Alliance’s bottom line no longer depends on Telefilm. In some cases, the money is even starting to flow the other way, as the agency seeks to recoup profits from Alliance projects. Telefilm invested $1.5 million in the $15-million Crash budget very late in the game. “There’s no need for Telefilm in a David Cronenberg film,” says Lantos, “but that doesn’t mean they shouldn’t be involved. They will make money on Crash, and they made money on Exotica. I think it’s fair for them to not only subsidize but also to reap the benefits of the film-makers they nurture and actually make profits. We would make Sweet Hereafter without a dime of government money. But every government agency would like to be an investor.” Looking back on his career, however, Lantos acknowledges that public funding has been crucial. “I like Canada, and I don’t particularly want to live in Los Angeles,” he says. “But I doubt very much that I could have remained in Canada if Telefilm had not come along. The odds would have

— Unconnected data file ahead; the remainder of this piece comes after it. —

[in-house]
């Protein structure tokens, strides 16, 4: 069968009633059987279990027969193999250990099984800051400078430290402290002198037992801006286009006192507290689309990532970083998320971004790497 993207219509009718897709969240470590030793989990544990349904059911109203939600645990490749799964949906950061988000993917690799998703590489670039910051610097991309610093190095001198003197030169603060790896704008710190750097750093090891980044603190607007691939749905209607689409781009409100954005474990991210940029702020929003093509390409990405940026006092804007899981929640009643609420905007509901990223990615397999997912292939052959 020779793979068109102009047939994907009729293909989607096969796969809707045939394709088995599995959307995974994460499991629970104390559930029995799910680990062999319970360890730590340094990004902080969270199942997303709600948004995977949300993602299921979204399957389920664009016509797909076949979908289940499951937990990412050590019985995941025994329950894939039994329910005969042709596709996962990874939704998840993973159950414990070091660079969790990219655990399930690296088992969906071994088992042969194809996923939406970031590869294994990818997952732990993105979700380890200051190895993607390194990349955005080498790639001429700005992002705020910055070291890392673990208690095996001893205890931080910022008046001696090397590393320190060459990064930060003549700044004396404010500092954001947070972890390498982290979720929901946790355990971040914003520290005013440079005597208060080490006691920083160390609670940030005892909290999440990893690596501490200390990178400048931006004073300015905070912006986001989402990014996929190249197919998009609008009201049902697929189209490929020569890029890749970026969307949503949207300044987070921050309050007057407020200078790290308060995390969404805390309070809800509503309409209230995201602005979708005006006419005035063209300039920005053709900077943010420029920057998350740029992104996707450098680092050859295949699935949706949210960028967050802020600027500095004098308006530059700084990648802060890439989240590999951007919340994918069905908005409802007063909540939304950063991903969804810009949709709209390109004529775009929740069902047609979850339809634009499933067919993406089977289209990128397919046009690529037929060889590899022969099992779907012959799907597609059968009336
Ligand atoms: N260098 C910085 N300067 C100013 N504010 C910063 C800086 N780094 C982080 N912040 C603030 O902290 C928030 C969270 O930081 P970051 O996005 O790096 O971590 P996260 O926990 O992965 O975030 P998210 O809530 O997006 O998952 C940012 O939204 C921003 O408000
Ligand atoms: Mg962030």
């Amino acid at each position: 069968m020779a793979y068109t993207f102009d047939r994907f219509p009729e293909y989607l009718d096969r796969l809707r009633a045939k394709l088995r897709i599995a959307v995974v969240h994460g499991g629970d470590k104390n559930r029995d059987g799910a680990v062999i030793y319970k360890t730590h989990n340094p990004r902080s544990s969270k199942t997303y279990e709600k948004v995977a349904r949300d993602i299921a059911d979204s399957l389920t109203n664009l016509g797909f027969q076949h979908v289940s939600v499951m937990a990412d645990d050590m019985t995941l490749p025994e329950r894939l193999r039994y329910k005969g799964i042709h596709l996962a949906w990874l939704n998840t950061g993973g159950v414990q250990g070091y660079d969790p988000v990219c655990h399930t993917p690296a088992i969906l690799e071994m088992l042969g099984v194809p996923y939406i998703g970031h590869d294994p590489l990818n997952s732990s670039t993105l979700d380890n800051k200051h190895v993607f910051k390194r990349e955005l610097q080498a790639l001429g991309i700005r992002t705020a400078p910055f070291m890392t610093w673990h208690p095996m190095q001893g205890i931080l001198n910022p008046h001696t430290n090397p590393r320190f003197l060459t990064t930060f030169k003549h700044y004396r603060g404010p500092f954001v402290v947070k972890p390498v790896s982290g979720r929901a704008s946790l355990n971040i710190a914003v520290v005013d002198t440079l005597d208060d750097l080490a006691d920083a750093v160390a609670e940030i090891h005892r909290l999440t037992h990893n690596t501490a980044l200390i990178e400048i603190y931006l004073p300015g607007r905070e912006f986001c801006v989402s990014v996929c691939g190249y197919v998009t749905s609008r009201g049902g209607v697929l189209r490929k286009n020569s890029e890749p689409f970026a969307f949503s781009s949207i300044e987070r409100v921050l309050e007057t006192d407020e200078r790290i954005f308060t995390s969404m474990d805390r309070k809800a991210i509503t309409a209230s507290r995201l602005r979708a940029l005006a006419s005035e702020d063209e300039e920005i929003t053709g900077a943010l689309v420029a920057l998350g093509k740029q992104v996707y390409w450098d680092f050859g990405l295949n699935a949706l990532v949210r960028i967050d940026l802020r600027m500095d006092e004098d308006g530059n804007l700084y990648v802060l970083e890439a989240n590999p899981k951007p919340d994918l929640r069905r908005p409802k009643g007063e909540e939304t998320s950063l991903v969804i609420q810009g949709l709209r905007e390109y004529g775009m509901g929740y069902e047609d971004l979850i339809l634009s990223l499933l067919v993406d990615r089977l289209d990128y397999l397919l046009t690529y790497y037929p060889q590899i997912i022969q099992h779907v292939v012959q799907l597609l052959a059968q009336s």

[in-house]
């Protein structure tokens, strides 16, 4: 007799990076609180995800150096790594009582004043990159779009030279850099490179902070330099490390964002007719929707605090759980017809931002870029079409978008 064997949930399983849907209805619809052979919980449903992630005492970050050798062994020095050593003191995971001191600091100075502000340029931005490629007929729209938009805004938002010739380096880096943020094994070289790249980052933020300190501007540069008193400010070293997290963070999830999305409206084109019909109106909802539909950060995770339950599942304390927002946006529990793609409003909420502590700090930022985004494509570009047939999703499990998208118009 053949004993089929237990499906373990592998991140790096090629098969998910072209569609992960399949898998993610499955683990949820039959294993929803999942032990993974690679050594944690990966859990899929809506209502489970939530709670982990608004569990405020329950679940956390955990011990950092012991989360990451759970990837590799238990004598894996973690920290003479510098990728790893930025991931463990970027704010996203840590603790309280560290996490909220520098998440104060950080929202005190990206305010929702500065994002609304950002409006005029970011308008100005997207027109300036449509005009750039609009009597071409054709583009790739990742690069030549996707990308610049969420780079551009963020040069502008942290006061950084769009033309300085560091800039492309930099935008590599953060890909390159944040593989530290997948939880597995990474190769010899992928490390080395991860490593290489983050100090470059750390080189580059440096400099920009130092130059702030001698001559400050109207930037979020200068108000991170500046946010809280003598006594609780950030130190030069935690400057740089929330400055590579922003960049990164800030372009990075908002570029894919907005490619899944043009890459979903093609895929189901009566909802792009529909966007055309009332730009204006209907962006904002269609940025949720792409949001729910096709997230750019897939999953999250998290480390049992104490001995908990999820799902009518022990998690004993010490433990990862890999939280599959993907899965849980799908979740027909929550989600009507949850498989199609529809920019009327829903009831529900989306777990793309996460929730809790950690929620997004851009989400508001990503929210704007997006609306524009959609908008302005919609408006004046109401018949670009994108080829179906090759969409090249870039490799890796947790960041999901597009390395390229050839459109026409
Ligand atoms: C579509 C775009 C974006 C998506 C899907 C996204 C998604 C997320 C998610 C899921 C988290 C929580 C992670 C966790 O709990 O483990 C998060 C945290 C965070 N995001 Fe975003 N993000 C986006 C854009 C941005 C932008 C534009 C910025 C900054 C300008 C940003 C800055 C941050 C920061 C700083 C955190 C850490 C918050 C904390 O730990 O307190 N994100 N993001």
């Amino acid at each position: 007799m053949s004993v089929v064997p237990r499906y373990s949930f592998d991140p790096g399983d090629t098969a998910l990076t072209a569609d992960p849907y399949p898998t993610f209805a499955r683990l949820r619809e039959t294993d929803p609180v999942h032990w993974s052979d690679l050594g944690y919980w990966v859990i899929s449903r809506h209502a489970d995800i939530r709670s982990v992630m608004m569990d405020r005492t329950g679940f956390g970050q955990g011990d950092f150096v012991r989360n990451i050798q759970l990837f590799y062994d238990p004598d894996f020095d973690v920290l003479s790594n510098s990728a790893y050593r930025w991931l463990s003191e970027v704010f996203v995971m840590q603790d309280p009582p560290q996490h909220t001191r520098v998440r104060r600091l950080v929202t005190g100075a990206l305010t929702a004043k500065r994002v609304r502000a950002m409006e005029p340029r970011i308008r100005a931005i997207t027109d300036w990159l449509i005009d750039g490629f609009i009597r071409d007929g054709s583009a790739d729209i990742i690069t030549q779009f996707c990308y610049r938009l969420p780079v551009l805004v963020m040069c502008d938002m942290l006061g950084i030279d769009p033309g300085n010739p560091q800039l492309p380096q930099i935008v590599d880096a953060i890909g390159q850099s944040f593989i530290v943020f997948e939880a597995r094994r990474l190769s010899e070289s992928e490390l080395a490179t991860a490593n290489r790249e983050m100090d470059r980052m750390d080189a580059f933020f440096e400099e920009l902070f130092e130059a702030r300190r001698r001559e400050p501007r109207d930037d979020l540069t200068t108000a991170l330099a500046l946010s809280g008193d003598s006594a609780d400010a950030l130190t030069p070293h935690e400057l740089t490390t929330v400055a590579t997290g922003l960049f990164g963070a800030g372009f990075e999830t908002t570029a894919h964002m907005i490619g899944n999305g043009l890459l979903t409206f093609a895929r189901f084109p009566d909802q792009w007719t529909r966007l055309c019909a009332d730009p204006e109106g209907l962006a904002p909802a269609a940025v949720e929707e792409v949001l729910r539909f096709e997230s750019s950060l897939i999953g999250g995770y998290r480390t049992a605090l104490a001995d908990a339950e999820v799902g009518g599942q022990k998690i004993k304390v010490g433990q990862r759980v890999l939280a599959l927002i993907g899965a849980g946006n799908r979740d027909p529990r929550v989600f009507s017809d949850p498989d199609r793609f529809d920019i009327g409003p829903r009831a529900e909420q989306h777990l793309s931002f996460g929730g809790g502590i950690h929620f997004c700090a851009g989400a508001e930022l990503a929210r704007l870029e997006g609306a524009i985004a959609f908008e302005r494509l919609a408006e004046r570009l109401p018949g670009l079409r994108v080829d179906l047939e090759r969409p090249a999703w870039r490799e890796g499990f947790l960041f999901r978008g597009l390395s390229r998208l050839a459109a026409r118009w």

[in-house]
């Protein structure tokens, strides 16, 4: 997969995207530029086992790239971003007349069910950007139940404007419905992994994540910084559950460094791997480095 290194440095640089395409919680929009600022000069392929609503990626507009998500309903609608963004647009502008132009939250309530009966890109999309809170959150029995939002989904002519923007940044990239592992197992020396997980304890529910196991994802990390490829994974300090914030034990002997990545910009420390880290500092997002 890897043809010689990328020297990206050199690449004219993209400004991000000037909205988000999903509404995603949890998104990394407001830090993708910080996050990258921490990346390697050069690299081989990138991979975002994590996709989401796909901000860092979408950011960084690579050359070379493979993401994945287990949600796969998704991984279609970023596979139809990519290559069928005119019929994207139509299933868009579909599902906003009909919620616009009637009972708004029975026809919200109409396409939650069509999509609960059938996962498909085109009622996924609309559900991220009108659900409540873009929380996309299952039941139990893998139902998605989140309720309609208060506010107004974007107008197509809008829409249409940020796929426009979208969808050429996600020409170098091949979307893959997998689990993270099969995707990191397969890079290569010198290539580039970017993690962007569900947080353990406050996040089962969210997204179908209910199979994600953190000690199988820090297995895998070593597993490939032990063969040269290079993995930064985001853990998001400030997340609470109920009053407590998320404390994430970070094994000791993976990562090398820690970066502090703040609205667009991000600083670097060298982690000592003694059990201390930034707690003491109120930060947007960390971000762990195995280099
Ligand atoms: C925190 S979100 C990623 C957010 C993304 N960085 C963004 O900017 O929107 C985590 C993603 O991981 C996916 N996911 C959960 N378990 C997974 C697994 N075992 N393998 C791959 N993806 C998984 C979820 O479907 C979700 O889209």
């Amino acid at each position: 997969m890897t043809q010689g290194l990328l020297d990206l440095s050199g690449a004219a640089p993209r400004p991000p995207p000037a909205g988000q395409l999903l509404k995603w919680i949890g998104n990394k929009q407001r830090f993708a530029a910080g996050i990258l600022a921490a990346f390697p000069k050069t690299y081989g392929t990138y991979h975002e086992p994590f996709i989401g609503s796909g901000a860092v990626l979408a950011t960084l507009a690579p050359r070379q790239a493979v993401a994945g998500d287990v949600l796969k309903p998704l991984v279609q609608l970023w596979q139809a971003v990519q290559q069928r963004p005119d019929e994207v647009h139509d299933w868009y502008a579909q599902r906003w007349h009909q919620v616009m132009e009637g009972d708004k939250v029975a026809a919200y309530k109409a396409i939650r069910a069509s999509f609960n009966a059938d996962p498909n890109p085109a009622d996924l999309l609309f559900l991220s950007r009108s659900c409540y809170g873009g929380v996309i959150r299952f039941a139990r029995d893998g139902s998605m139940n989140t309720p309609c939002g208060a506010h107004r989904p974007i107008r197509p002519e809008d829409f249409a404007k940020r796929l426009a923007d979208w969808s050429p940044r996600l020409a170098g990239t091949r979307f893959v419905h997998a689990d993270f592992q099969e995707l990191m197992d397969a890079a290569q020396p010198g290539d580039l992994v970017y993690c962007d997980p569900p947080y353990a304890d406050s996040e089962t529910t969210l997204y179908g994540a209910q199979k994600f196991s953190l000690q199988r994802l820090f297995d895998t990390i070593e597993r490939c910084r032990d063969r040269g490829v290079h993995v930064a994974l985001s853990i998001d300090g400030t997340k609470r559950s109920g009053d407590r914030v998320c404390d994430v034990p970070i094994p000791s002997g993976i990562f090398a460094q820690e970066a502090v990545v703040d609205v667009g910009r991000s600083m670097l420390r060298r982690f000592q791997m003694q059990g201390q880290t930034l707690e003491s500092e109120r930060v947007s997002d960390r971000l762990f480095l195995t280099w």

In mid-conversation, Lantos’s attention suddenly strays as he notices an attractive woman cross the terrace. “I’m sorry I’m having trouble talking,” he mutters, displaying a flash of the younger Robert Lantos, the playboy mogul in training. ‘You might want to avail yourself of the view.” Lantos has paid handsomely for the view. He owns the view, and has worked hard to acquire it. But, as his horizons expand, he still needs to remind himself to enjoy it. □
A TRIUMPHANT CRASH UNDING
He was all ready to go home emptyhanded. Then, just hours before the closing ceremonies of the Cannes International Film Festival, David Cronenberg was advised to unpack his tuxedo and show up to receive an award. Cronenberg’s Crash, an outrageous movie about characters who have an erotic addiction to car accidents, was clearly the most controversial movie at Cannes. Sharply dividing critics, it also created the most heated debate in the festival jury. It was an open secret that the jury president, director Francis Ford Coppola, detested Crash. And just two of the 10 jury members championed it at first: Canadian film-maker Atom Egoyan and Vietnamese director Tran Ahn Hung, who both suggested it should win the Palme d’or. Later, with support from British actress Greta Scacchi and Japanese visual artist Eiko Ishioka (who worked for Coppola on Bram Stoker's Dracula),